This time during summer it is really depressing.
My weeds make my garden look hopeless….partly due to the fast growing weeds, and partly to my summer
laziness busy time is kicking in………..really bad. I must confess, when it is coming near to Sept 15 when I have to worry about frost, I get lazy busy and neglect the garden. And you all know what happens.
A few days not going out and weeding…..OK, a week or two…..my garden is over-run with the creepers in the ground covering the gravel, and tall flowering weeds ready to burst with all their seeds. Where’s my vinegar bottle?
Today we will deal with just three of them. I will have to save some for later.
Stinging Nettle – Urtica dioica . Slender nettle – Urtica gracilis is similar
Stinging nettle is the name given to common nettle, garden nettle, and hybrids of these plants. Originally from Northern Europe and Asia, this plant is all over the world today.
It gets its name from the tiny hairs growing on the stem and underside of the leaves. These are soft, so you don’t get the sting from them pricking your skin. Its the chemicals that are released when you brush against them which causes a reaction in your skin producing redness, swelling and irritation.
Itchy. Let’s just call it what it is. I think it is similar to poison ivy.
The flowers are small greenish-white clusters on a spike formed at the leaf axils. You can see them in the photo above.
So Many Stinging Nettles Hiding!
The stinging nettle likes a lot of company, so they grow in colonies. Where you find one, there will be many more, so it is important to get them pulled before they mature and spread the seed. They are easy to pull out buy just gripping the stem near the bottom, with gloves on…..and maybe long sleeves might be a good idea if the plant is large.
These weeds resemble mints a lot, but mints don’t have the stinging hairs. And I guess I have to mention that the plant is also used as food. I read that it is boiled to remove the stinging hairs. It is high in Vitamin C and A, along with iron.
Give me an orange and some spinach. I just can’t eat my weeds.
Clearweed – Pilea pumila
This weed is similar to stinging nettle that they are mistaken for each other. But clearweed has no stinging hairs. It grows in a similar fashion but has a soft-ish stem which pulls out of the soil so easily that I should not have the hundreds of plants that I have in the garden.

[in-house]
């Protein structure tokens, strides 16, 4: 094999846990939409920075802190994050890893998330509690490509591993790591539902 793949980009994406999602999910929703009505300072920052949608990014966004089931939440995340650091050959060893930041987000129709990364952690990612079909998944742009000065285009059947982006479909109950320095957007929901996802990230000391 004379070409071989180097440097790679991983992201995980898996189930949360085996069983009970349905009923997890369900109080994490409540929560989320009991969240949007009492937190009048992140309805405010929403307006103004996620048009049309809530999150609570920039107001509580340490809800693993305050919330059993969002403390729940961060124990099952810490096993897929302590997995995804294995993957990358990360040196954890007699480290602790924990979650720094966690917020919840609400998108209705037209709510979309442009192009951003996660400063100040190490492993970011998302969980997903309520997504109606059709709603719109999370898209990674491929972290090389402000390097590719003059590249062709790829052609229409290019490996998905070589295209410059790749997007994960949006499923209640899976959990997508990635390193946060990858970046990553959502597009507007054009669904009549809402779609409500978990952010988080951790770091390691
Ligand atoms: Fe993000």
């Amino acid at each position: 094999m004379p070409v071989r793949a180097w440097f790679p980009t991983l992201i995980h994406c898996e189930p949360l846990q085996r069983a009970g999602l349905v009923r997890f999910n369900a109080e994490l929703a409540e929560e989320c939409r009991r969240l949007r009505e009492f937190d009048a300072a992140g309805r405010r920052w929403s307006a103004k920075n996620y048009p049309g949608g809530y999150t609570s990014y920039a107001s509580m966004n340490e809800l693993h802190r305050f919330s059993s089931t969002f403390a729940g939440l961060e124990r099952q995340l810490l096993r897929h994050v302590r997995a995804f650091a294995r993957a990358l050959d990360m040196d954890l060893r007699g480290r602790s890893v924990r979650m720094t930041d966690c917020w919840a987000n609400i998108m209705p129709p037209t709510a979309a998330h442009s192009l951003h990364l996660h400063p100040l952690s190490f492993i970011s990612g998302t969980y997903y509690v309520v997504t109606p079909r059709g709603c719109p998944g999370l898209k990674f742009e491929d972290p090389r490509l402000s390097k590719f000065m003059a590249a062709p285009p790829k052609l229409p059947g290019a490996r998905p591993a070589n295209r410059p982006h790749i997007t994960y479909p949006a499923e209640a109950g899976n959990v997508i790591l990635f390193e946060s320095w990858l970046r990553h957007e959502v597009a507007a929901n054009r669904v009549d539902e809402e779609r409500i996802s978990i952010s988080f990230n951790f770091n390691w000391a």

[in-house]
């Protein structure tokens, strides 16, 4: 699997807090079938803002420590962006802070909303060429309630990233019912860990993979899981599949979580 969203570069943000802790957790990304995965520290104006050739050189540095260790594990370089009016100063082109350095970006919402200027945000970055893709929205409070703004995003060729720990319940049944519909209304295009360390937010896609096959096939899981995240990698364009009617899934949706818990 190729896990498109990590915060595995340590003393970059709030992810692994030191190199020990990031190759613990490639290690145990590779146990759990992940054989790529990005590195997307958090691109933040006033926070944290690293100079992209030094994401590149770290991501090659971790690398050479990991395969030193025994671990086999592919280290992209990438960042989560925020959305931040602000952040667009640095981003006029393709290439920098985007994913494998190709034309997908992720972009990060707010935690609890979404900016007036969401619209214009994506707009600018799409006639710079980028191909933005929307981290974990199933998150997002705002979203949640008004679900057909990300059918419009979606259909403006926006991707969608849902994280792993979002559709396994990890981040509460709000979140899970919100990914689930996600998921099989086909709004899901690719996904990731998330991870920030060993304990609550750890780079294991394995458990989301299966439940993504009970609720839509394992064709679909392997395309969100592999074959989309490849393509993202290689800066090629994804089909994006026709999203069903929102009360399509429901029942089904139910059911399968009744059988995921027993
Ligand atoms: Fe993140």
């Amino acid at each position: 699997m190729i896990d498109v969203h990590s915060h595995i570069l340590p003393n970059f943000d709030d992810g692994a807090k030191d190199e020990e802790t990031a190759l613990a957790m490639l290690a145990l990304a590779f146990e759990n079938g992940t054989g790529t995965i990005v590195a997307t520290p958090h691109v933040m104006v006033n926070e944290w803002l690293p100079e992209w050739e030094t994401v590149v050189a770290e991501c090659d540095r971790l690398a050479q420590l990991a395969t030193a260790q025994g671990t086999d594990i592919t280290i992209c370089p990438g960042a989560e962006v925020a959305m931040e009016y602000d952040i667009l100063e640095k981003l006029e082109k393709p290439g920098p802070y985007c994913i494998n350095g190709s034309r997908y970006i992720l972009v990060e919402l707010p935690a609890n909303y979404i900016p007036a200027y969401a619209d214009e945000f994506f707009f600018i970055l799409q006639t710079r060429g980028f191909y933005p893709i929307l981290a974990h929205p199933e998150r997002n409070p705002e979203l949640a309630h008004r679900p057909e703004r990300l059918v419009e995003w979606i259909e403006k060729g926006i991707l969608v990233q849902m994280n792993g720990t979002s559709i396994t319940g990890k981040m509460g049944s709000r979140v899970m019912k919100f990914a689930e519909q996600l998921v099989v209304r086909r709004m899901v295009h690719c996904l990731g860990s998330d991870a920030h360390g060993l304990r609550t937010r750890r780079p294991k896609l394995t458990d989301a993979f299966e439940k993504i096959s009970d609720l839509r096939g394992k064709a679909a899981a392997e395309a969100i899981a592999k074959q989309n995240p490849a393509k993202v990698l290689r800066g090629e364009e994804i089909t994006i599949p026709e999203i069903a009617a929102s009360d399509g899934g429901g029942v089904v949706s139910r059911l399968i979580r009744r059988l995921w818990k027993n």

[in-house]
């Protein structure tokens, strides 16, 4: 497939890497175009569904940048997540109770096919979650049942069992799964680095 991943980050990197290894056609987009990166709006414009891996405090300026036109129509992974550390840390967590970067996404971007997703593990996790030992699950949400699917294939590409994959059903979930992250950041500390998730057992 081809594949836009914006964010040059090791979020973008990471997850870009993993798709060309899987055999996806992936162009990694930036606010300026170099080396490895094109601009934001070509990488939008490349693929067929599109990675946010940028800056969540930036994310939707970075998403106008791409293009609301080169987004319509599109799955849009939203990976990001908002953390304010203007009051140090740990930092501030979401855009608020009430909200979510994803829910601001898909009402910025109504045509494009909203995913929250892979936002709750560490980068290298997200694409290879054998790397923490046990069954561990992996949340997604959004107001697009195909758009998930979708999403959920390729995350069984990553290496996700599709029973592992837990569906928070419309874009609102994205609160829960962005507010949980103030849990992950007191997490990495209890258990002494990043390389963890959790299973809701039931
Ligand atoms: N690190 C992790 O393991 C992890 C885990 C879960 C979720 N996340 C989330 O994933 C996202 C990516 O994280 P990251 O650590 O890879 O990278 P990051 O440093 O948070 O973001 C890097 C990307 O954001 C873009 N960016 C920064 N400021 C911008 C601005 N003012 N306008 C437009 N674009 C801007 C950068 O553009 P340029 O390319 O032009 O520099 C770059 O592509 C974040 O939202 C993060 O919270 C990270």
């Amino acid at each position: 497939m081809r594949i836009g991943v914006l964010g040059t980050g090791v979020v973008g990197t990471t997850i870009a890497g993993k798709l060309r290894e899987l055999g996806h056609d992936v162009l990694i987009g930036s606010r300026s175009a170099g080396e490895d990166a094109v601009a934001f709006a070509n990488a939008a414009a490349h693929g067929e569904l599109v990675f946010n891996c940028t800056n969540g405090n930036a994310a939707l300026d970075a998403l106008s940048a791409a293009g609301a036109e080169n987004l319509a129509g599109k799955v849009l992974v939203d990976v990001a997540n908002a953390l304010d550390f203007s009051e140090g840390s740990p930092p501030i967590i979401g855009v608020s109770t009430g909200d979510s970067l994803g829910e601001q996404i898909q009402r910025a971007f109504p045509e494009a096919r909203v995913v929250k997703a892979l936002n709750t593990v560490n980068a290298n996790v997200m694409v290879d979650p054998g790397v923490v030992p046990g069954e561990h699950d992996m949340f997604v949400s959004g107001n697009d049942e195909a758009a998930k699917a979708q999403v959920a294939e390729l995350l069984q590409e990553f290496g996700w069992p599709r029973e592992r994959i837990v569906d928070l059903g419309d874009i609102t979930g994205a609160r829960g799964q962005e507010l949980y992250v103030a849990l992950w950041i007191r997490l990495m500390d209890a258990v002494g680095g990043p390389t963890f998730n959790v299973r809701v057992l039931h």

I have no excuse. Did I lie when I said I get
This is not an edible plant as far as I know, but I guess that is based on what you like. I think rhubarb is nasty, and you may love it. To each his own, I guess.
Clearweed has very shallow roots so it is easy to pull up. Here I’ve pulled one up so you can see its roots. Notice how translucent the stems are. That is why it is called clearweed, I guess. Makes sense to me.
And it loves to hide behind and under other larger plants, so it is a real struggle to get to it, even though it is easy to pull when you do reach it. See it along the fence around and behind my huge Baptisia I have pulled forward?
Pokeweed – Phytolacca americana
Common pokeweed is native to the eastern half of the U.S. And I understand it is edible to some who can prepare and cook according to specific directions so you don’t POISON yourself. The FDA puts this under the classification of “undefined safety.” So, you guessed it…..
I am not going to eat it.
Pokeweed can grow to nine feet tall and has a large taproot which looks like a big carrot. It has huge leaves when it is mature and the berries are produced on a long racemes as you see in this picture. These berries are not ripe, but will turn a deep dark purple as they ripen.
I have this growing around my hydrangea bush next to the driveway. It blended in really well with the leaves of the hydrangea which made me not even notice it until the berries were beginning to form. I decided to let it grow so that I could photograph it. Now it can go!
The little berries look like green tomatoes to me. But they are really small, maybe the size of a large pea. And notice the little indentations on the berry, as if someone had “poked” them with a stick. Is that why it is called Pokeweed?
“It is sometimes spelled polk and the leaves were reportedly worn by enthusiastic supporters during the campaign of James K. Polk, 11th president of the United States.” Source: http://waynesword.palomar.edu/ecoph24.htm
A lot of birds and other animals eat the berries as one of their food sources and have no adverse reactions to the poison. These creatures disperse the seeds by excreting them and that is the main means of distributing these plants.
Species who depend on the berries are robins, mourning dove, cardinal, bluebird, phoebes, along with red foxes, opossum, raccoons, and mice.
Pokeweed is one of the host plants of the giant leopard moth whose caterpillar is the “Wooly Bear” kind that predicts our winters.
So I guess these plants are a good one to have in an isolated area where children or pets cannot get to them.
Unless you want to make up a batch to eat. But that would only be when they are very young and under 8 inches high. That is supposedly when they are at their best.
I will leave you to test that out. Not me.
In the south, it was canned and sold in stores until about 2000 and in Europe it is sold in gourmet shops. It is raised as a crop in Europe according to The Wild Vegetarian Cookbook. http://www.wildmanstevebrill.com
Hi, I am Kim and thank you so much for visiting my magazine! I am a gardener and a hypertufa maker. If you came here to learn about hypertufa, I have a lot of information. But I also write about flower gardening and using succulents which are great drought-tolerant plants.